A complication in data literacy and standardization is in the standardization process itself. There are two competing approaches to lab data standardization. One approach is based on ontologies; the other approach is based on machine language. At the heart of both is the metadata; organizations should develop literacy in, and awareness of, the core structure of their underpinning data.
Cloud hosting is another one of the buzzwords that organizations tend to misuse. A distinction must be made between software as a service (SaaS) and the cloud. All SaaS is cloud-based, but cloud environments encompass much more. Think of the cloud as the background. SaaS alone is not the cloud. According to Dudley Snyder, when choosing the hosting environment that’s right for your organization, you must consider the number of instances, the internal resources available, and your tolerance for risk.
Cloud hosting involves storing your data on someone else’s hardware, so cybersecurity is an issue that you cannot ignore when thinking about remote access to your lab data. The decision about what, and how much, of your lab data to trust to the cloud comes down to your organization’s tolerance for risk, as mentioned by Kevin Cronin. It’s important to strike a balance between security and accessibility, according to Giovanni Nisato of the Pistoia Alliance. Bringing the Internet of Things (IoT) into labs to improve productivity will add another wrinkle to the issue of cybersecurity. Large-scale clinical trials of wearable medical devices are an area where these issues are being felt today.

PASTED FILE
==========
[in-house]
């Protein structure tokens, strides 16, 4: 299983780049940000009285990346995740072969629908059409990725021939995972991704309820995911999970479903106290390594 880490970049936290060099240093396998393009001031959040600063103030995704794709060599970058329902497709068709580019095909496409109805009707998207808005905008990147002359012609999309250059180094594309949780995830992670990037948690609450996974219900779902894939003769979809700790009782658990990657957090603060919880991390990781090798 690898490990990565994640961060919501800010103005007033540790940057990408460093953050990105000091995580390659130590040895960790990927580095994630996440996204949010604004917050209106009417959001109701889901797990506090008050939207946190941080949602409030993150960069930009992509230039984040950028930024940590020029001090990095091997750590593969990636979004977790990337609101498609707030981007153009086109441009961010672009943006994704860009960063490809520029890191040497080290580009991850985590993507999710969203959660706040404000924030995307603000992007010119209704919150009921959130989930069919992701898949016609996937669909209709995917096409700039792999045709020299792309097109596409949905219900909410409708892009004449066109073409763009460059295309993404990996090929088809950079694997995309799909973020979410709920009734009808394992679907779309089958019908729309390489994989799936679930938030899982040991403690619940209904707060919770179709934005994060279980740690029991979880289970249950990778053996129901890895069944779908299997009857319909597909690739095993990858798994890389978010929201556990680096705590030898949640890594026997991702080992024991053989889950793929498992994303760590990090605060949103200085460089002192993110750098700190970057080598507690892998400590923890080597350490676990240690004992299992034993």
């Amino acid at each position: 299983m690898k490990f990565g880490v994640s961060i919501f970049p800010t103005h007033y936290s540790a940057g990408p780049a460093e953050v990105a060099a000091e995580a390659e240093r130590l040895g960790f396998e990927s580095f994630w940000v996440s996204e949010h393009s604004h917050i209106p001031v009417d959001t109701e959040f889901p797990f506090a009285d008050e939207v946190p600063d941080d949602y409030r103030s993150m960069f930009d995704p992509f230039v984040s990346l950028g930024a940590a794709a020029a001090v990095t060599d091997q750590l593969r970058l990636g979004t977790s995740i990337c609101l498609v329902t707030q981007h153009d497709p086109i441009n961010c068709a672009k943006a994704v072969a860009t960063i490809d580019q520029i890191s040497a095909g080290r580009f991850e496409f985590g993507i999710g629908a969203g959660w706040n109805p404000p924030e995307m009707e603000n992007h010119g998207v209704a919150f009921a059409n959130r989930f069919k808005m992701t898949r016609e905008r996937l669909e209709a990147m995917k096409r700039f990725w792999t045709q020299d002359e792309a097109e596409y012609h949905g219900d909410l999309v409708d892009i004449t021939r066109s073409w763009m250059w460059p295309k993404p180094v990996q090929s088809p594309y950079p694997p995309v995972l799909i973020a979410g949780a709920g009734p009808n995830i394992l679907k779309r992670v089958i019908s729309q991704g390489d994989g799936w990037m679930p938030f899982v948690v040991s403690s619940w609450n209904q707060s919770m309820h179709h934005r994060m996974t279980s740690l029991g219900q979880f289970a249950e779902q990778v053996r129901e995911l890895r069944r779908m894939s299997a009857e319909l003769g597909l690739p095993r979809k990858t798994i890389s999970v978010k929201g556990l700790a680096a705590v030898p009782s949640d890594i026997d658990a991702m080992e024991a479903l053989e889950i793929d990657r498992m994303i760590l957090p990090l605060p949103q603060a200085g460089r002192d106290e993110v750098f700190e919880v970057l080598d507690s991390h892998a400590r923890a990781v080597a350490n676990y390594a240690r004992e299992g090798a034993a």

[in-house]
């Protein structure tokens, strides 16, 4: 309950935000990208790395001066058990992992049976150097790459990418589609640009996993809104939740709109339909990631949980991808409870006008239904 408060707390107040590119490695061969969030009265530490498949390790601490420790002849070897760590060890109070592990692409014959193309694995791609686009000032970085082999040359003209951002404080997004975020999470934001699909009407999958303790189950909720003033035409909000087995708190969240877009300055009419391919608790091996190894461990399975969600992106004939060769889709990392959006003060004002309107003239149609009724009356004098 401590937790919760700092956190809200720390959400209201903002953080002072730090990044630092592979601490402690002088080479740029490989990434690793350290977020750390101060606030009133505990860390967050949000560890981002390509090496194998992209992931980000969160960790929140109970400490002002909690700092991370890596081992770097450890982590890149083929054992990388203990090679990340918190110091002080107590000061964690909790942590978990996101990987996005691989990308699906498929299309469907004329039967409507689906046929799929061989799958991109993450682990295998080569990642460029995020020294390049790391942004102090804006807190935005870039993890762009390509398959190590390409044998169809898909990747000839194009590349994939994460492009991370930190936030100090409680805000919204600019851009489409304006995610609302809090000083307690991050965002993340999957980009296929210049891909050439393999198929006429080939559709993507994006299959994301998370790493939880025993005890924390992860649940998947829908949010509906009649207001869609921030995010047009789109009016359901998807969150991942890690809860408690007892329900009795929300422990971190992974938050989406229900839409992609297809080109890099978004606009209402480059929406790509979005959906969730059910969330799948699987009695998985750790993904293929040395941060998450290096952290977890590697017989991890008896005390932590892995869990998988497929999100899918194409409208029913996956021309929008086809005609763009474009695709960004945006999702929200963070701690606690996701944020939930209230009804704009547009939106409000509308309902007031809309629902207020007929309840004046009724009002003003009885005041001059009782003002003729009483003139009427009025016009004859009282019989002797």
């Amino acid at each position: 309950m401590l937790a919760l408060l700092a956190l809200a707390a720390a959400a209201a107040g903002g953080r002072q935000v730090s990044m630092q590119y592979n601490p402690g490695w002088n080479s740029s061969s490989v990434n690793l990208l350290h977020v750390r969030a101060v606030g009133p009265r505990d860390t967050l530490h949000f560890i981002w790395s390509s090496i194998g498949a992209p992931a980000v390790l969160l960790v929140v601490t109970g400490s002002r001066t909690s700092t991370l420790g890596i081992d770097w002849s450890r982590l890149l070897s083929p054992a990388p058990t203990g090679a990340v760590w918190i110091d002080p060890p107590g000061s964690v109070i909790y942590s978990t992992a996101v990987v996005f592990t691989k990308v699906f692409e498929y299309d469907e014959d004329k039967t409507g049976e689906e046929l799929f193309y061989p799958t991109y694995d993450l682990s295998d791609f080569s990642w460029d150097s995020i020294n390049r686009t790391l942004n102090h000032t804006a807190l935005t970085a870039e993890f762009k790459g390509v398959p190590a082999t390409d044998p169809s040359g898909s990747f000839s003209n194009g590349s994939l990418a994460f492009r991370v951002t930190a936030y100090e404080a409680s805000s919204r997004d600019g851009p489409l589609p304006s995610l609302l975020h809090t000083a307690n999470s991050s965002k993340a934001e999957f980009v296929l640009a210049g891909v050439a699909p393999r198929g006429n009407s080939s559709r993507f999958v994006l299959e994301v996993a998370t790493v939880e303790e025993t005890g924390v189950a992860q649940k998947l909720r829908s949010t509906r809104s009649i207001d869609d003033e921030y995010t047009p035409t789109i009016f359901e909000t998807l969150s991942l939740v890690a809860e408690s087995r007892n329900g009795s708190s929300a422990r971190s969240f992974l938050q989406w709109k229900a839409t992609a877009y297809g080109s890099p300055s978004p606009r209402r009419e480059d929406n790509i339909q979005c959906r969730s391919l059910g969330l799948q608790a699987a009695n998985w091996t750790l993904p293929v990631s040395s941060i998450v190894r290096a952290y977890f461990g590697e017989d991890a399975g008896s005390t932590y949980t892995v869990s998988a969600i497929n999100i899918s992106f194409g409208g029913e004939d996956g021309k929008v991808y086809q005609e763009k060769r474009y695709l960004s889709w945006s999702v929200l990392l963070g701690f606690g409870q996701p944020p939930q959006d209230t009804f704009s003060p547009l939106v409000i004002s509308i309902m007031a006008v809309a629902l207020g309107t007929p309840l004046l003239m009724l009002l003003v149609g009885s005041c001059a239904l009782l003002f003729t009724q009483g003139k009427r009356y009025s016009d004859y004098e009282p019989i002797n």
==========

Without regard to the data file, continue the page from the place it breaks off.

▶ Related Content: On-Premises or Cloud Hosting: Which Model is Right for Your Lab
The second edition of the Good Automated Manufacturing Process (GAMP) 5 Guide has an Appendix on artificial intelligence (AI) and machine learning (ML). Codifying its uses and applications which may encourage faster adoption by the (traditionally slow to innovate) pharmaceutical industry, as Bob McDowall mentioned in the Fireside Chat. Increasing numbers of organizations are curious about how to develop effective data science infrastructure.